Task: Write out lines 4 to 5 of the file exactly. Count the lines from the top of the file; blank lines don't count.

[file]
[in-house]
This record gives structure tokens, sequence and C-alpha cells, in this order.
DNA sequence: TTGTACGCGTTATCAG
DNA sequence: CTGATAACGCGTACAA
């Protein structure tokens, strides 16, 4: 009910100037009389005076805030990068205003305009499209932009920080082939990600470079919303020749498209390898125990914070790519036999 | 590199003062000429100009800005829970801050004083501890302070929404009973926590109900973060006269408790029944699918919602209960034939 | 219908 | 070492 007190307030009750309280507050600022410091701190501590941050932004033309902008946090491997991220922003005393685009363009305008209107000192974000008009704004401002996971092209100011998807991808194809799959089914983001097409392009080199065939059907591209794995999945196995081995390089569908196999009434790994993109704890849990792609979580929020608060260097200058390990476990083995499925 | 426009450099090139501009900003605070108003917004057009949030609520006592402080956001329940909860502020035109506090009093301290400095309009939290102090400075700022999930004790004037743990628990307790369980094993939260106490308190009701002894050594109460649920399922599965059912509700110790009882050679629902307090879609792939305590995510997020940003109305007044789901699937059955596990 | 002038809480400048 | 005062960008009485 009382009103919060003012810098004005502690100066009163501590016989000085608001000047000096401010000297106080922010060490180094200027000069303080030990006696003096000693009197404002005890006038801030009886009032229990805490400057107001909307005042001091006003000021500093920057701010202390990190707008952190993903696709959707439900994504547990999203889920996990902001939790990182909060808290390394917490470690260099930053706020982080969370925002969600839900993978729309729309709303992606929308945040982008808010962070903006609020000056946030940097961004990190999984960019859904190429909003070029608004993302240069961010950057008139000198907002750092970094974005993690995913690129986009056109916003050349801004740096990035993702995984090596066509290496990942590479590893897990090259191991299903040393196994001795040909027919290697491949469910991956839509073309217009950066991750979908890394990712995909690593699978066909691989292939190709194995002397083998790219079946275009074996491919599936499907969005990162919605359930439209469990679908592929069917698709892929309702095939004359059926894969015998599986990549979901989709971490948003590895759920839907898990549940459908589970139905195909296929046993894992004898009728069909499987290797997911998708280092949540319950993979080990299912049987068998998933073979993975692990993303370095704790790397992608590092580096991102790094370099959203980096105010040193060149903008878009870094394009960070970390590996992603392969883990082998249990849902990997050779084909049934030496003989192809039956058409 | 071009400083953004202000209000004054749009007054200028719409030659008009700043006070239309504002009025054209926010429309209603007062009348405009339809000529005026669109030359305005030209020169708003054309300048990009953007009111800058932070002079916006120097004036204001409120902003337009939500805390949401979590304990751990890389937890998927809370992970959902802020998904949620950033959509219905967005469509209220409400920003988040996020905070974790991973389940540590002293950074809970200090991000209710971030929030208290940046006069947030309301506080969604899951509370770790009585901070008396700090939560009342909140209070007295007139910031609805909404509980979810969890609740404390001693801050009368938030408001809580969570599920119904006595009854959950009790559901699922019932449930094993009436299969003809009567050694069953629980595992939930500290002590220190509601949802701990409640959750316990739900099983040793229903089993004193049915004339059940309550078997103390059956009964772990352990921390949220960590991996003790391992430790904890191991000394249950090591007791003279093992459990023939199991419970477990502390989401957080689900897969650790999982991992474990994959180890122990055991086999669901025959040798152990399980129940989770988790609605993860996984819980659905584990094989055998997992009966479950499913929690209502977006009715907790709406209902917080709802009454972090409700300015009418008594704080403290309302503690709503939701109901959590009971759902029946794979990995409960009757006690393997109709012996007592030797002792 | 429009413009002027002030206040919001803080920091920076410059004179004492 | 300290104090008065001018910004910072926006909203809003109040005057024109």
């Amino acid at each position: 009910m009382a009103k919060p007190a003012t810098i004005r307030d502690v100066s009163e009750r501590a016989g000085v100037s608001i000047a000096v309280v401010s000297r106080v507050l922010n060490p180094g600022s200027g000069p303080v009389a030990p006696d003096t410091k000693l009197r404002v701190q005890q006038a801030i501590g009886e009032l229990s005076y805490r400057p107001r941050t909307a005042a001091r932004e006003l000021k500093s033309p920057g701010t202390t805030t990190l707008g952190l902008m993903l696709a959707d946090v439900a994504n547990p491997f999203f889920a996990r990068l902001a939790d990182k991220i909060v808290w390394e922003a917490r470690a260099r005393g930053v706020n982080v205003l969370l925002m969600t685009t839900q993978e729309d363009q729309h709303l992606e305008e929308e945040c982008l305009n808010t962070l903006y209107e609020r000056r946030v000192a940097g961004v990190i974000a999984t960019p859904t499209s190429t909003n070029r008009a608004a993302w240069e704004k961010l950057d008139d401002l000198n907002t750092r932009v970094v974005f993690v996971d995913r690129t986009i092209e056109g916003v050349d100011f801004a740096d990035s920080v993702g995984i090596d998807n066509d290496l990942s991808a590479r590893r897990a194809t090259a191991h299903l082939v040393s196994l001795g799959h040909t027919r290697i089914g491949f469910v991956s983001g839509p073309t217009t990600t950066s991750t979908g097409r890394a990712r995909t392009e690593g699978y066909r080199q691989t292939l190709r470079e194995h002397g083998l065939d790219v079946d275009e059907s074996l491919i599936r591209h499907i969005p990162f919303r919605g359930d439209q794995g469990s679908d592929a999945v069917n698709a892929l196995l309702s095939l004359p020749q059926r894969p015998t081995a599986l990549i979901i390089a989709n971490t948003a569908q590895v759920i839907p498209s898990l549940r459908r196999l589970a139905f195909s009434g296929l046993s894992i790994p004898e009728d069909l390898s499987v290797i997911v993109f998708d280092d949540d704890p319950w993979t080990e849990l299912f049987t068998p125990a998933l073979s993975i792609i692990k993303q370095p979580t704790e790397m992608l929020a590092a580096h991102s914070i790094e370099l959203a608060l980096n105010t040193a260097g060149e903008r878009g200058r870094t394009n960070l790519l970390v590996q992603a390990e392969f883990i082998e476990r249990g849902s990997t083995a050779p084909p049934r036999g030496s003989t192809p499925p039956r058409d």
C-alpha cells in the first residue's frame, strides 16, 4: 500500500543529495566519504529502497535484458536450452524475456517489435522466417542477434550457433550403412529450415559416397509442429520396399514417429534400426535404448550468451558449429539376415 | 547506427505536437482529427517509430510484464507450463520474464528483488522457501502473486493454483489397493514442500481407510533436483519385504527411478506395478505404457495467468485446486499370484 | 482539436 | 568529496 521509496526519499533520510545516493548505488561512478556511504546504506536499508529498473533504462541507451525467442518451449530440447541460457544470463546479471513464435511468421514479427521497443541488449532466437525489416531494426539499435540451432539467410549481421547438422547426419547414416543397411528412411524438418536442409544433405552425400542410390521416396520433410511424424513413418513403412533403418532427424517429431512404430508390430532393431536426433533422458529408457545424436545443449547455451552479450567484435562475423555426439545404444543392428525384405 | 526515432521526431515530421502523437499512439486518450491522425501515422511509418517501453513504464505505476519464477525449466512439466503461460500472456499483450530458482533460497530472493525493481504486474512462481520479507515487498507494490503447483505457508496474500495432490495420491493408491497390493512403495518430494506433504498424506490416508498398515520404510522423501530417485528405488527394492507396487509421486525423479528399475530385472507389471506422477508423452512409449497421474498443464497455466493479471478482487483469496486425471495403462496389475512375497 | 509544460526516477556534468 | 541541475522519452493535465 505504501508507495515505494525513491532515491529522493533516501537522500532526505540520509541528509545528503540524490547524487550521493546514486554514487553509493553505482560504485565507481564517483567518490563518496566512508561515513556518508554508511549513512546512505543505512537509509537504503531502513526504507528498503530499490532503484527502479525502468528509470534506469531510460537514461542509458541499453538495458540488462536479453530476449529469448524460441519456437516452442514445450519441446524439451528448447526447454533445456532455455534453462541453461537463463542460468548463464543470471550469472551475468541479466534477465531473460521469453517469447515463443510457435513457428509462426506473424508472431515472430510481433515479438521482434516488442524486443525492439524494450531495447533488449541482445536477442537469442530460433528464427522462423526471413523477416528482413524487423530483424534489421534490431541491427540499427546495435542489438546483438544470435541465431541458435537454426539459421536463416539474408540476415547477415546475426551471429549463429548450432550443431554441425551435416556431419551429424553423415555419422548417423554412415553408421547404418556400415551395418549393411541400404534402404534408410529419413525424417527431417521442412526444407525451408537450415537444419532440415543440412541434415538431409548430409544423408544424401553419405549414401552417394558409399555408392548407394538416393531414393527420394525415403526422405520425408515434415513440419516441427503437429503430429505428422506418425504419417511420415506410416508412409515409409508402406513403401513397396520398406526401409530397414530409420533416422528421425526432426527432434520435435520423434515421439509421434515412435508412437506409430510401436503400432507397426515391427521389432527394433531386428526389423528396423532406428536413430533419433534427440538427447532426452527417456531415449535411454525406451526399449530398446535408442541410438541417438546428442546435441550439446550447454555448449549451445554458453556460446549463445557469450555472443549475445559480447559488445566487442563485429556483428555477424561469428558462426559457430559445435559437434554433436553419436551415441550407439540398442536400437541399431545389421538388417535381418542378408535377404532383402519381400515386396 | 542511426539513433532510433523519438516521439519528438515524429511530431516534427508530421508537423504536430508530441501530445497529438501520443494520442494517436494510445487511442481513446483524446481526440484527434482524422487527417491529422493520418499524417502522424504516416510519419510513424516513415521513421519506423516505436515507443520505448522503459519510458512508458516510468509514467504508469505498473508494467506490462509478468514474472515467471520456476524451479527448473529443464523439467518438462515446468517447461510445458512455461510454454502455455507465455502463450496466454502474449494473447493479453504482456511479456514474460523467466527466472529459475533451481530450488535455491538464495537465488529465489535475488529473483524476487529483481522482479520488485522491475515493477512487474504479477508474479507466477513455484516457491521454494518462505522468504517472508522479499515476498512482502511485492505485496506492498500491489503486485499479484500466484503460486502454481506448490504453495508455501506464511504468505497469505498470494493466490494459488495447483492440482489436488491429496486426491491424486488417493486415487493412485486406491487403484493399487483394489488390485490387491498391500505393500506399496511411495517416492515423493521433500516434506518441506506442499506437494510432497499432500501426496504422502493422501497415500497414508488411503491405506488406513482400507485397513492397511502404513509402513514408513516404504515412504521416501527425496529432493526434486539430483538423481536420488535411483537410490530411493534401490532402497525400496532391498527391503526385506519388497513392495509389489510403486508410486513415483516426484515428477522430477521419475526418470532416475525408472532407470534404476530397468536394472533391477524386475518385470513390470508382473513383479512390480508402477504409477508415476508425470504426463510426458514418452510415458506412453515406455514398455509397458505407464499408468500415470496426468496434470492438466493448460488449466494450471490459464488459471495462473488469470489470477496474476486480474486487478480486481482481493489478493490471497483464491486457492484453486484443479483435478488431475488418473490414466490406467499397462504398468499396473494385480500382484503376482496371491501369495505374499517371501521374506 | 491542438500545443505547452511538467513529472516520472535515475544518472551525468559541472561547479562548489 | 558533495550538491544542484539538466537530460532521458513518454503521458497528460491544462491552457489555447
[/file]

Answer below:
DNA sequence: CTGATAACGCGTACAA
């Protein structure tokens, strides 16, 4: 009910100037009389005076805030990068205003305009499209932009920080082939990600470079919303020749498209390898125990914070790519036999 | 590199003062000429100009800005829970801050004083501890302070929404009973926590109900973060006269408790029944699918919602209960034939 | 219908 | 070492 007190307030009750309280507050600022410091701190501590941050932004033309902008946090491997991220922003005393685009363009305008209107000192974000008009704004401002996971092209100011998807991808194809799959089914983001097409392009080199065939059907591209794995999945196995081995390089569908196999009434790994993109704890849990792609979580929020608060260097200058390990476990083995499925 | 426009450099090139501009900003605070108003917004057009949030609520006592402080956001329940909860502020035109506090009093301290400095309009939290102090400075700022999930004790004037743990628990307790369980094993939260106490308190009701002894050594109460649920399922599965059912509700110790009882050679629902307090879609792939305590995510997020940003109305007044789901699937059955596990 | 002038809480400048 | 005062960008009485 009382009103919060003012810098004005502690100066009163501590016989000085608001000047000096401010000297106080922010060490180094200027000069303080030990006696003096000693009197404002005890006038801030009886009032229990805490400057107001909307005042001091006003000021500093920057701010202390990190707008952190993903696709959707439900994504547990999203889920996990902001939790990182909060808290390394917490470690260099930053706020982080969370925002969600839900993978729309729309709303992606929308945040982008808010962070903006609020000056946030940097961004990190999984960019859904190429909003070029608004993302240069961010950057008139000198907002750092970094974005993690995913690129986009056109916003050349801004740096990035993702995984090596066509290496990942590479590893897990090259191991299903040393196994001795040909027919290697491949469910991956839509073309217009950066991750979908890394990712995909690593699978066909691989292939190709194995002397083998790219079946275009074996491919599936499907969005990162919605359930439209469990679908592929069917698709892929309702095939004359059926894969015998599986990549979901989709971490948003590895759920839907898990549940459908589970139905195909296929046993894992004898009728069909499987290797997911998708280092949540319950993979080990299912049987068998998933073979993975692990993303370095704790790397992608590092580096991102790094370099959203980096105010040193060149903008878009870094394009960070970390590996992603392969883990082998249990849902990997050779084909049934030496003989192809039956058409 | 071009400083953004202000209000004054749009007054200028719409030659008009700043006070239309504002009025054209926010429309209603007062009348405009339809000529005026669109030359305005030209020169708003054309300048990009953007009111800058932070002079916006120097004036204001409120902003337009939500805390949401979590304990751990890389937890998927809370992970959902802020998904949620950033959509219905967005469509209220409400920003988040996020905070974790991973389940540590002293950074809970200090991000209710971030929030208290940046006069947030309301506080969604899951509370770790009585901070008396700090939560009342909140209070007295007139910031609805909404509980979810969890609740404390001693801050009368938030408001809580969570599920119904006595009854959950009790559901699922019932449930094993009436299969003809009567050694069953629980595992939930500290002590220190509601949802701990409640959750316990739900099983040793229903089993004193049915004339059940309550078997103390059956009964772990352990921390949220960590991996003790391992430790904890191991000394249950090591007791003279093992459990023939199991419970477990502390989401957080689900897969650790999982991992474990994959180890122990055991086999669901025959040798152990399980129940989770988790609605993860996984819980659905584990094989055998997992009966479950499913929690209502977006009715907790709406209902917080709802009454972090409700300015009418008594704080403290309302503690709503939701109901959590009971759902029946794979990995409960009757006690393997109709012996007592030797002792 | 429009413009002027002030206040919001803080920091920076410059004179004492 | 300290104090008065001018910004910072926006909203809003109040005057024109």